No Pain in the Neck

How to Choose (and Use) A Good Pillow

Real Simple TV @—March 18, 2006

You’d think with all the hours we spend on it, the humble pillow would be the subject of countless studies.

If you’re a back sleeper, pay attention to the curve at the base of your neck.  Holly Rudnick, a senior physical therapist who specializes in the spine at New York’s Hospital for Special Surgery, recommends making a personalized support system to prevent that hyperextension: “If you roll up a towel lengthwise and you put it about a quarter of the way up inside the pillowcase, you’ve built in a neck support to use while you’re lying on your back,” she says. “That way, you can play around with the thickness of it and come to a better idea of what is going to work for you. And then if you want to go out and spend money on a prefab pillow that simulates that, you can do that.”  Another trick beyond the pillow: “If you’re sleeping on your back, generally you want to make sure the spine is in a relaxed position,” says Rudnick. “We recommend people put some kind of towel roll along the small of their back. Putting a pillow underneath your knees is another way of taking up the slack in that space between your spine and the bed.”

If you’re a side sleeper, Rudnick suggests creating a cushion for the space between your neck and shoulder. “You want to have that curve taken up and supported,” she says. “Some people can do that with just a pillow.” Choose a squishable but sturdy feather variety, she suggests. “Other people need an additional support, whether it’s a towel roll or neck rolls. And there’s an abundance of neck rolls on the market.”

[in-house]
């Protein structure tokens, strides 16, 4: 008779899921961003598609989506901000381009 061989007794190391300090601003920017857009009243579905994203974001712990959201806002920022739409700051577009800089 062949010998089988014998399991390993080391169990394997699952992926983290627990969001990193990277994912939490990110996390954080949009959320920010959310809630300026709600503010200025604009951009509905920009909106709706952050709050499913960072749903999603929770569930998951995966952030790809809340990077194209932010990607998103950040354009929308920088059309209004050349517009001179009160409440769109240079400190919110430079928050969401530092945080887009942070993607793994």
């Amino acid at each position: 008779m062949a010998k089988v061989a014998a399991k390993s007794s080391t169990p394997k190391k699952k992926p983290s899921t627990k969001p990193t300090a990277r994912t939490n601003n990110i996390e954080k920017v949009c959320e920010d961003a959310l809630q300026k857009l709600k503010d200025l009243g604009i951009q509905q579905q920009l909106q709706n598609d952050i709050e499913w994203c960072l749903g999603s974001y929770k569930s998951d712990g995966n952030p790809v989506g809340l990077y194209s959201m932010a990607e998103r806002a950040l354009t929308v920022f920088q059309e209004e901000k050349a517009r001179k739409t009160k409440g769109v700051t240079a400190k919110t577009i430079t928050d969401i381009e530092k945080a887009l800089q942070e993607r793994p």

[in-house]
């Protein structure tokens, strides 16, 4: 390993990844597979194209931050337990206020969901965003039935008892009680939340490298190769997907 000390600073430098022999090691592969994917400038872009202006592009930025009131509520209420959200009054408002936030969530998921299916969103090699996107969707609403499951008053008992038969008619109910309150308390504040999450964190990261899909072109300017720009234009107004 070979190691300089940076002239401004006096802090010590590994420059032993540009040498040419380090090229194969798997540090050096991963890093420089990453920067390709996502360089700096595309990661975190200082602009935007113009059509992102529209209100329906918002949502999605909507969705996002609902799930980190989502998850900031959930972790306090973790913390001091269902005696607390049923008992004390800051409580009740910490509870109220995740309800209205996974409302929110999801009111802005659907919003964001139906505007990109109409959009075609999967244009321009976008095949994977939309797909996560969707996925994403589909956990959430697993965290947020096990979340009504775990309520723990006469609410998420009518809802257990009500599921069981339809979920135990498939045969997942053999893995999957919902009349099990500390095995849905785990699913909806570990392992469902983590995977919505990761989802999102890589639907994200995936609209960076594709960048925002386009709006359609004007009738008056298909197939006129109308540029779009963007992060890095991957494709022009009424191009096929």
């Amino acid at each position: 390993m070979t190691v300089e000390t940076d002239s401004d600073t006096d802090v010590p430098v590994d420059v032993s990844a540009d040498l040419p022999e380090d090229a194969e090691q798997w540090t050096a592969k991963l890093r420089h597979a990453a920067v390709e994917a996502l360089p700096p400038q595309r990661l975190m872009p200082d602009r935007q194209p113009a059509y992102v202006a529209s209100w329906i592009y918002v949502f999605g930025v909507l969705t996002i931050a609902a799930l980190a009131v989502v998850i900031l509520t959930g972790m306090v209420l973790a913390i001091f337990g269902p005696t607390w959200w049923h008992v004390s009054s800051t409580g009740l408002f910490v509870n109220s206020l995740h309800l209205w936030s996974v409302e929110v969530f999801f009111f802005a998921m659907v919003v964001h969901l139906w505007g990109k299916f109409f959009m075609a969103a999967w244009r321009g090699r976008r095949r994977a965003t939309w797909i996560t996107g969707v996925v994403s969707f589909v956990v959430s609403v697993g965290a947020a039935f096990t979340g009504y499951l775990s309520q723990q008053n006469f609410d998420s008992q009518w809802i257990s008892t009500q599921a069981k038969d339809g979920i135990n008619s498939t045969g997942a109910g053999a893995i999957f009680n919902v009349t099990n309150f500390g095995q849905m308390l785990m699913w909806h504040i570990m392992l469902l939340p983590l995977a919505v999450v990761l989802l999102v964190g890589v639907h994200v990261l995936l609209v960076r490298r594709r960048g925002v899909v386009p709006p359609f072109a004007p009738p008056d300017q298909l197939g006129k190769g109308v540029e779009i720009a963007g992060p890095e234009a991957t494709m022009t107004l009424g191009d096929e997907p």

If you’re what Rudnick calls a “quasi” stomach sleeper, then you have a separate prescription. “A quasi stomach sleeper is half on her stomach, half on her side,” she explains, “in which case, the bottom leg is more straight and the top leg is bent. But instead of being stacked on top of the other hip, the leg is forward and half rolling into the stomach.” For proper support in this position, she says, “you’d have a pillow under the knee of the top leg. In that case, most people don’t really need the support at the waist, but they do still need support at the neck. The idea is you want to take any twisting out of the spine while you’re sleeping.”

View an Internet version of the complete Real Simple TV article.


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